On the night of the 30/31 March 1944, Bomber Command suffered heavy losses on a raid to Nürnberg. Becker claimed seven Halifax bombers shot down between 00:20 and 03:15; the first was claimed southwest of Cologne. One of Becker's victories was Lancaster ND535 ZN-Q, of No. 106 Squadron RAF. Pilot Officer R. Starkey and one of his crew survived, the others were killed. Another victory this night has been identified as Lancaster III ND466 (GT-Z), No. 156 Squadron RAF flown by Squadron leader P. R. Goodwin. Flying Officer W. C. Isted (DFM), E. H. J. Summers, J. V. Scrivener (RCAF) became prisoners of war. Pilot Officer C. A. Rose RAAF, Flying Officer H. C. Frost, Warrant Officer J. C. Baxter (DFM) and O. V. Gardner (DFM) were killed. Halifax III MZ504 QO-C, No. 432 Squadron RAF was also downed by Becker. Pilot Officer C. R. Narum and Sergeants W. R. Rathwell, S. Saprunoff, R. Thomson were killed and Flight Sergeants R. P. Goeson, L. E. Pigeon andt A. H. Marini were captured. Becker also shot down No. 51 Squadron RAF Halifax LV857 MH-H2 flown by Sergeant J. P. G Binder. Sergeants J. Brear, E. J. P. Monk, F. Kasher, R. H Manary, plus Flight Sergeants R. A Wilson and W. A Guy were all killed. Becker also shot down the experienced and decorated crew of Lancaster III ND640, OF-B, of No. 97 Squadron RAF flown by Flight Lieutenant L. V. Hyde DFC. Flight Lieutenant E. H. Palmer DFC, Flight Officers Craig DFC (RCAF), R. J. Weller DFM, and Pilot Officer R. Taylor DFC and Flight Sergeants M. Putt and S. Hill were all killed in action when the bomber crashed at Münchholzhausen, southeast of Wetzlar. Halifax III LK800, Al-N, of No. 429 Squadron RAF, also became a victim of Becker this night. Pilot Flying Officer J. A. Dougal was captured with four other members of the crew when it crashed at Weiler-la-Tour, southeast of Luxembourg. Two crewman, Flight Sergeants D. Findlay and R. Dawson evaded capture and went into hiding with the help of locals. The last of Becker's victories that night was Lancaster III LW555, C8-L, of No. 640 Squadron RCAF. Flying Officers C. E. O'Brien, R. D. Van Fleet and R. H. Carleton were killed. Crewman Sergeants E. Bake, E. Martin, T. C. McFadden, A. L. Wangler were also killed. Becker's tally stood at 26 after this night. After the war, Becker said of the mission, "They seemed to be lining up to be shot down. I just had to stop after the seventh one, I was sick of the killing."

Commander in NJG 6

Becker was awarded the Knight's Cross of the Iron Cross (Ritterkreuz des Eisernen Kreuzes) on 1 April 1944 for 26 bombers shot down. Becker continued to fly and at 00:58 on 25 April 1944 southwest of Karlsruhe, he accounted for another Halifax. Becker was awarded the German Cross in Gold (Deutsches Kreuz in Gold) later that same day. In the early hours of 27 April, west of beacon "Christa", Becker accounted for a Lancaster at 01:30, another west of Stuttgart at 01:36 to reach 29. Twenty-four hours later, 28 April 1944, he accounted for two Lancasters and a Halifax. West of Stuttgart at 01:19 he accounted for a Lancaster for his 30th victory. Another was claimed an unknown location west of beacon "Christa" at 01:35. The last, another Lancaster, was destroyed southwest of Bremen at 01:57. On 26 July at 02:10, west of Stuttgart, Becker achieved his 34th victory over a Lancaster bomber. Becker accounted for two bombers around Luneville at 01:25 and 01:35. The last of the trio was claimed at 01:45 west of Stuttgart. Lancaster ME370, KM-R of No. 44 Squadron RAF crashed near Böblingen, west of Stuttgart. Pilot Officer William Edward Kewley RNZAF was killed along with four crewman. Two survived and were captured. It has been suggested ME370 was one of Becker's claims.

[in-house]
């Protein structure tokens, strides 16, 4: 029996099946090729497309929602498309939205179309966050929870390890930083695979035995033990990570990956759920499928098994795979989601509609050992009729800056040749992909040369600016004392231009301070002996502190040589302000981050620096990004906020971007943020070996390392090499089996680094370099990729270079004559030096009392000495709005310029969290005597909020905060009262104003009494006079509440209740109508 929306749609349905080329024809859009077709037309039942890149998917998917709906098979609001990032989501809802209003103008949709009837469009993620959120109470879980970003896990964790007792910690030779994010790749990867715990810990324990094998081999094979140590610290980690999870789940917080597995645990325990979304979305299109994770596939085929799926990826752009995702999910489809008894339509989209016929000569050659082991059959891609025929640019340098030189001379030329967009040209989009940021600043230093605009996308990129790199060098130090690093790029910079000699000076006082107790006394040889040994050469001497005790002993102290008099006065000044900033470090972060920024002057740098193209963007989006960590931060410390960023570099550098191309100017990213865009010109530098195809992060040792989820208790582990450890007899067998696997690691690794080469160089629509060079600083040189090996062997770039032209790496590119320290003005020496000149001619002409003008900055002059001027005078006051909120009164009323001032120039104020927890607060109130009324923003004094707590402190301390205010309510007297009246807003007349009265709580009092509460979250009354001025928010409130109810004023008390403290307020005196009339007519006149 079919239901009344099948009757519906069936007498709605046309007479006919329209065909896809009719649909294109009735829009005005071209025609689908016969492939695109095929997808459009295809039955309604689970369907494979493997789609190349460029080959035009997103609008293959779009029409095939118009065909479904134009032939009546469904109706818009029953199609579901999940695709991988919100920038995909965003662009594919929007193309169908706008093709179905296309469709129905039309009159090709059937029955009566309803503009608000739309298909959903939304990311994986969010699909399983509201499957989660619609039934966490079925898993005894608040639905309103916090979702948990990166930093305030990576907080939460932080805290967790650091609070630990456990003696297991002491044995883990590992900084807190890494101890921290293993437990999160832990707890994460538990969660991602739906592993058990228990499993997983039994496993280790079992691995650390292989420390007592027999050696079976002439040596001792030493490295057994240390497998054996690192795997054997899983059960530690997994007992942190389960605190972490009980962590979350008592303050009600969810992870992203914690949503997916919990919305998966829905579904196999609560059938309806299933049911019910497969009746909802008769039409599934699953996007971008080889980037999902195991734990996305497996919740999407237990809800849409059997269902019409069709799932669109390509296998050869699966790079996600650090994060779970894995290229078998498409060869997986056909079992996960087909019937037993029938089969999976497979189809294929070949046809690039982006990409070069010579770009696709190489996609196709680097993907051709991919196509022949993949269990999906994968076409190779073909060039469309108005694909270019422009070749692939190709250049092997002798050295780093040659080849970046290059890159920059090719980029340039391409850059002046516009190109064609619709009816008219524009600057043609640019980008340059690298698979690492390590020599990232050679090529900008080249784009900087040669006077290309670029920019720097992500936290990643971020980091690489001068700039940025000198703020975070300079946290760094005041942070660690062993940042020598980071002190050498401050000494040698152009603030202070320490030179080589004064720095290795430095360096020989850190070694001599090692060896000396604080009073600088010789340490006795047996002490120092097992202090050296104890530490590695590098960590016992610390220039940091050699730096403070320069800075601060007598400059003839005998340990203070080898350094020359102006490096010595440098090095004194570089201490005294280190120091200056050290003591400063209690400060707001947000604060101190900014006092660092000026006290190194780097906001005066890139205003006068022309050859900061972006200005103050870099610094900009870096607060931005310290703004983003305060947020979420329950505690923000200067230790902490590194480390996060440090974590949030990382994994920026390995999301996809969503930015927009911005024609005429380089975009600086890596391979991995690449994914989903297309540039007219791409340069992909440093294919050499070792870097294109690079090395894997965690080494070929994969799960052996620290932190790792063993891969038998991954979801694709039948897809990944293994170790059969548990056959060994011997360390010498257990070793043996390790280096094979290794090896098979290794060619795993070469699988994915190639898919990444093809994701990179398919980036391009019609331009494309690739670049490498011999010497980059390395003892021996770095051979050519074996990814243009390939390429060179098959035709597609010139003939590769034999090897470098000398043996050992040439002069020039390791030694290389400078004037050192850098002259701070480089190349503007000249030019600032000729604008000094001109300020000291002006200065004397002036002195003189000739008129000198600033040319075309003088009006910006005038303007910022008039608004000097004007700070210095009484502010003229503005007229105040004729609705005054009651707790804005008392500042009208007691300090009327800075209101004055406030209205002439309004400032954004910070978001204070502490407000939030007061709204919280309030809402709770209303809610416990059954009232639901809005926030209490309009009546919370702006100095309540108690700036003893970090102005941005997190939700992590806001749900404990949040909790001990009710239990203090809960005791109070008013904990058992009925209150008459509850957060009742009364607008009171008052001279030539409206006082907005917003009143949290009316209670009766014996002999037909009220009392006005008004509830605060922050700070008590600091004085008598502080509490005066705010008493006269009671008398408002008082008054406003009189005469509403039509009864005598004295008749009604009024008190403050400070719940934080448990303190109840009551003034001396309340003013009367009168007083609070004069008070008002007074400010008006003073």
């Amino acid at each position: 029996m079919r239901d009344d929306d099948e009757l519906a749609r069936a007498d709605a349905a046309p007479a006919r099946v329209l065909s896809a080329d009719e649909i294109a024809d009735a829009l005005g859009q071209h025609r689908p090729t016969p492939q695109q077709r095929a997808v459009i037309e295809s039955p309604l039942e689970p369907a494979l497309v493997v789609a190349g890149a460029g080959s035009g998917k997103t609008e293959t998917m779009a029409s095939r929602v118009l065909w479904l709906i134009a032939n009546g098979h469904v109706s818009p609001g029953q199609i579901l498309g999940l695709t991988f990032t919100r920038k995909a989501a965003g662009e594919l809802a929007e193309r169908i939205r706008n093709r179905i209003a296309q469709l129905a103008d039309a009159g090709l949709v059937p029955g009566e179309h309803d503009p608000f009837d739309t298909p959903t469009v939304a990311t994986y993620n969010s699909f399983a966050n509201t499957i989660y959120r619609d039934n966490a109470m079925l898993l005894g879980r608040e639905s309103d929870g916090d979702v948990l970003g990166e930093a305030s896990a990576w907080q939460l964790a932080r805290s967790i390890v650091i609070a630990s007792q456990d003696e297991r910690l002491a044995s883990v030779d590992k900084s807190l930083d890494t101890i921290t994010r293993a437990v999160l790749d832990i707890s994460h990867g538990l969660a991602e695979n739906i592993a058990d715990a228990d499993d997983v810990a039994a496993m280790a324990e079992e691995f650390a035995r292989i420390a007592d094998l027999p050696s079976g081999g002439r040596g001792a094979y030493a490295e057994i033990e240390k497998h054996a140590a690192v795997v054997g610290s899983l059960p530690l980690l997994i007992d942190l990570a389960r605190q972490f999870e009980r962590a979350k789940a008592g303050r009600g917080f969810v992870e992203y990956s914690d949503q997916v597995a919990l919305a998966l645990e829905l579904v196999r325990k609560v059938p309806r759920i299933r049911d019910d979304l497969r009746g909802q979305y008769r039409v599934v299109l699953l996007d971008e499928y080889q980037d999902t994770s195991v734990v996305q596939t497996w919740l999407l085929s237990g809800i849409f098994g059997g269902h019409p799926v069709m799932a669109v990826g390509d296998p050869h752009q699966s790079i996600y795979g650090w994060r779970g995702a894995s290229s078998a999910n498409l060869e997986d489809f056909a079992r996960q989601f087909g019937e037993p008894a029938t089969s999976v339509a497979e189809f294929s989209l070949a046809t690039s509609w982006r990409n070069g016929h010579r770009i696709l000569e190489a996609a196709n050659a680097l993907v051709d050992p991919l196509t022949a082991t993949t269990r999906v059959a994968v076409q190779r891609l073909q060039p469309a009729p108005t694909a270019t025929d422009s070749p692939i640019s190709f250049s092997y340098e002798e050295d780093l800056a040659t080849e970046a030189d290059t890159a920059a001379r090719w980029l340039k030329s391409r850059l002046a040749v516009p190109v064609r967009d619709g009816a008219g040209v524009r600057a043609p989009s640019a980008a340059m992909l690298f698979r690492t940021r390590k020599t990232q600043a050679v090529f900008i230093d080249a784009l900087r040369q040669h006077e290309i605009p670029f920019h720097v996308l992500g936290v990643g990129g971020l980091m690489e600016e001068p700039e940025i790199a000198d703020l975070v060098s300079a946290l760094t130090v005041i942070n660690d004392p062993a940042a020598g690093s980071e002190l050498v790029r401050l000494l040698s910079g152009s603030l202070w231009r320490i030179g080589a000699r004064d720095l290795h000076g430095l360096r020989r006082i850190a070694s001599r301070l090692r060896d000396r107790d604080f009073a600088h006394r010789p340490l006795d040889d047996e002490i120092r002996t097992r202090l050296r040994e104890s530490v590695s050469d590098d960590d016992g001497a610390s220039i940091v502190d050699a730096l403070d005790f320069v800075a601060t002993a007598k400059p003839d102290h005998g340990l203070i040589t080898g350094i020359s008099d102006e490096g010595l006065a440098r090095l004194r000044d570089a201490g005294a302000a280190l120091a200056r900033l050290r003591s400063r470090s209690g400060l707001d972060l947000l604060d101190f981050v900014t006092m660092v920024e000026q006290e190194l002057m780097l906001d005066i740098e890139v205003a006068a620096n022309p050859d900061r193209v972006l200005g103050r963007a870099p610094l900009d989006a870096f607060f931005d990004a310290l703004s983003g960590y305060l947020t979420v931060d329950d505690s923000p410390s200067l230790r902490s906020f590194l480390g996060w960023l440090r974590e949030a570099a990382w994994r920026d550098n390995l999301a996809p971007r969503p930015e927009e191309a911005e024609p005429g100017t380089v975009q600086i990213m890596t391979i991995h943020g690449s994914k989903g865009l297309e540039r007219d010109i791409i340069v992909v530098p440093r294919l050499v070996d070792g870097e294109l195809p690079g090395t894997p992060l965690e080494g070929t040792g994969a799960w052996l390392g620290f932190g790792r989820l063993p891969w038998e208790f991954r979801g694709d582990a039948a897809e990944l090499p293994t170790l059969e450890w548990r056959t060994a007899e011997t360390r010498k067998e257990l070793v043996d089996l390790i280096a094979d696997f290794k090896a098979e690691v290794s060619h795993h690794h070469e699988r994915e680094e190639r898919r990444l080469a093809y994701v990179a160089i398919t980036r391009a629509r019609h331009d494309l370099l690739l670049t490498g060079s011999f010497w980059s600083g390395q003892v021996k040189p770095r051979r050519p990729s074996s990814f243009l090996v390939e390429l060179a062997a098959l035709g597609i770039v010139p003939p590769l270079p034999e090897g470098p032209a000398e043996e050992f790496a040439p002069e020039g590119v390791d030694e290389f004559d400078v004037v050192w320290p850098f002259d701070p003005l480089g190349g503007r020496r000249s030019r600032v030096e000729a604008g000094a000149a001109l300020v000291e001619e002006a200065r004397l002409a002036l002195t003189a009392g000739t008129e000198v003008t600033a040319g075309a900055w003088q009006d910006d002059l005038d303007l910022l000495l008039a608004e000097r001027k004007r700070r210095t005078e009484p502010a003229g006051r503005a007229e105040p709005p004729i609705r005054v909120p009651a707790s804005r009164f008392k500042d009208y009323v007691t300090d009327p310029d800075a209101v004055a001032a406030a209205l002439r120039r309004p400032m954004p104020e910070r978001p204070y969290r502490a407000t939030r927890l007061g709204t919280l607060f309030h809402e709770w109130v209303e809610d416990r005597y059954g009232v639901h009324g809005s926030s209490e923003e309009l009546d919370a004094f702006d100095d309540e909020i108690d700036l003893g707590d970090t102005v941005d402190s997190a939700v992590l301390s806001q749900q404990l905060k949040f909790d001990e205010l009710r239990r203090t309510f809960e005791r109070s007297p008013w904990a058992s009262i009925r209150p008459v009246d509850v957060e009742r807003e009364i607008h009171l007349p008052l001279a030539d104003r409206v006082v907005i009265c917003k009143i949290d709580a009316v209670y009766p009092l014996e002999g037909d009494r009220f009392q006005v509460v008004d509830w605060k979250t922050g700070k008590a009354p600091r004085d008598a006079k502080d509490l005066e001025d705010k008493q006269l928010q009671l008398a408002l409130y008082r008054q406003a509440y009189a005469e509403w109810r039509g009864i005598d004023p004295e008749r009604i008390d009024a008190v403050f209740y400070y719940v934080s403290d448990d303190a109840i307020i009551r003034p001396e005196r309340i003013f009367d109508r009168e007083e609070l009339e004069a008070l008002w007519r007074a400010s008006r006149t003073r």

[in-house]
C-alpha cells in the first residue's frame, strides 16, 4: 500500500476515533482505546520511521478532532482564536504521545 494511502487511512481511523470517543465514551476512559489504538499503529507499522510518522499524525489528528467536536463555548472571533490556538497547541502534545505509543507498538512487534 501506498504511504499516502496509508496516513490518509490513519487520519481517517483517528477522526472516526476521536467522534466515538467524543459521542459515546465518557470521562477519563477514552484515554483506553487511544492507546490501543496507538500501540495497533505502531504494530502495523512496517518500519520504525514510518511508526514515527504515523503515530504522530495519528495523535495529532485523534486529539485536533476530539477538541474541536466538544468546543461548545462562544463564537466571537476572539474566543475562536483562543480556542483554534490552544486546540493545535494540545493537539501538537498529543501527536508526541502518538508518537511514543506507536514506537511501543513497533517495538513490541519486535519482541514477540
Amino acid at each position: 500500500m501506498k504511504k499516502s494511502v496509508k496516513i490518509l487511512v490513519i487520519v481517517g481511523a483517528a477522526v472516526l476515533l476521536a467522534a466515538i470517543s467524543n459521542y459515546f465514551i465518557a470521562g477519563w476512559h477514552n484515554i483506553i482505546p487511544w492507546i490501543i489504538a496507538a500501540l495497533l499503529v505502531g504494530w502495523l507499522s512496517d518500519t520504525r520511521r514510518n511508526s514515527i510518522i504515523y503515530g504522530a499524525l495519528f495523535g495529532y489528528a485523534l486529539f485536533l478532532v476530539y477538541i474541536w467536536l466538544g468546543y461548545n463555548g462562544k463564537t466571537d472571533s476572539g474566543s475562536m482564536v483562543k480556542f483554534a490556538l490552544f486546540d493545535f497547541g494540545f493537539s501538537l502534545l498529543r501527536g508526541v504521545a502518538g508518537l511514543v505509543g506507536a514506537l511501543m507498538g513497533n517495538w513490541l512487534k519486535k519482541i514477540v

Becker was promoted to Hauptmann der Reserve (captain of the reserves) on 1 August 1944. It took over a month for Becker to add to his personal tally. On 26 August between 00:50 and 01:15 he claimed another three bombers destroyed in the Rüsselsheim am Main area. For his experience and leadership, Becker was appointed Gruppenkommandeur (group commander) of IV./NJG 6 in September 1944. That month he achieved his last victories of the year at 22:45 and 00:23 on 12 September 1944 in the Frankfurt area to achieve his 43rd victory. Becker is said to have downed Lancaster PD262, HA-G, No. 218 Squadron RAF on night of 12 September. Flight Sergeant K. C. Spiers, Flying Officer G. O. B. Sinclair, Flight Lieutenant H. T. Seller, Sergeant W. H. T. Pettman, Flying Officer W. L. Leibhardt (RAAF), Flight Sergeant H. Clarke and Pilot Officers D. W. Clarke and C. A. Black (RAAF) were all killed.

NJG 6 covered the Ruhr and frontline from Bomber Command operations. In December 1944 the German Ardennes Offensive had achieved success but was bogged down. Bomber Command attacked rail targets to disrupt the flow of supplies to the German Army and proceeded to continue its campaign against Germany. On 2/3 January 1945 Becker intercepted two Lancaster bombers over Bruchsal at 18:45 and Luxembourg at 19:32 and claimed both shot down. Lancaster PB823, BH-T, crashed at Longuyon, France, just south of Luxembourg. Squadron leader B. B. Janus of No. 300 Squadron RAF "Polish", was killed with his six crewmen. It is thought PB823 was downed by Becker. No other German pilot claimed a victory location of the crash, and only two others claimed a victory on that night.

By 1945 Germany was under the threat of invasion. On the night of 21–22 February 1945 German night fighter pilots claimed 57 or 58 British aircraft shot down and one Soviet bomber in defence of German airspace. Becker claimed another three bombers between 20:39 and 20:47 around Worms to achieve his 48th victory. British losses amounted to 34 bombers. Becker's crowning achievement, and a Nachtjagd record, was on 14/15 March 1945, when he claimed nine bombers of No. 5 Group RAF attacking Lützkendorf. Only seven other separate claims were filed on this night: one for Herbert Lütje and three for Gerhard Friedrich and three to other pilots. Becker's victims were downed between 21:53 and 23:37. The first fell near Bad Berka, the second near Apolda at 21:59, two near Naumburg at 22:05 and 22:06. Northeast of Jena at 22:15 and southwest of Heidelsheim at 23:00 a Lancaster was reported shot down at each location. West of Göppingen at 23:15 and southwest of Baiersbronn at 23:37 Becker claimed his 57th victory. Becker's last victory before the final capitulation of Germany came on the evening of 16 March 1945. West of Nuremberg, he claimed a Lancaster at 21:35. It was his 58th success. Hauptmann Martin Becker received the Knight's Cross of the Iron Cross with Oak Leaves (Ritterkreuz des Eisernen Kreuzes mit Eichenlaub) on 20 March 1945, the 792nd serviceman so honoured.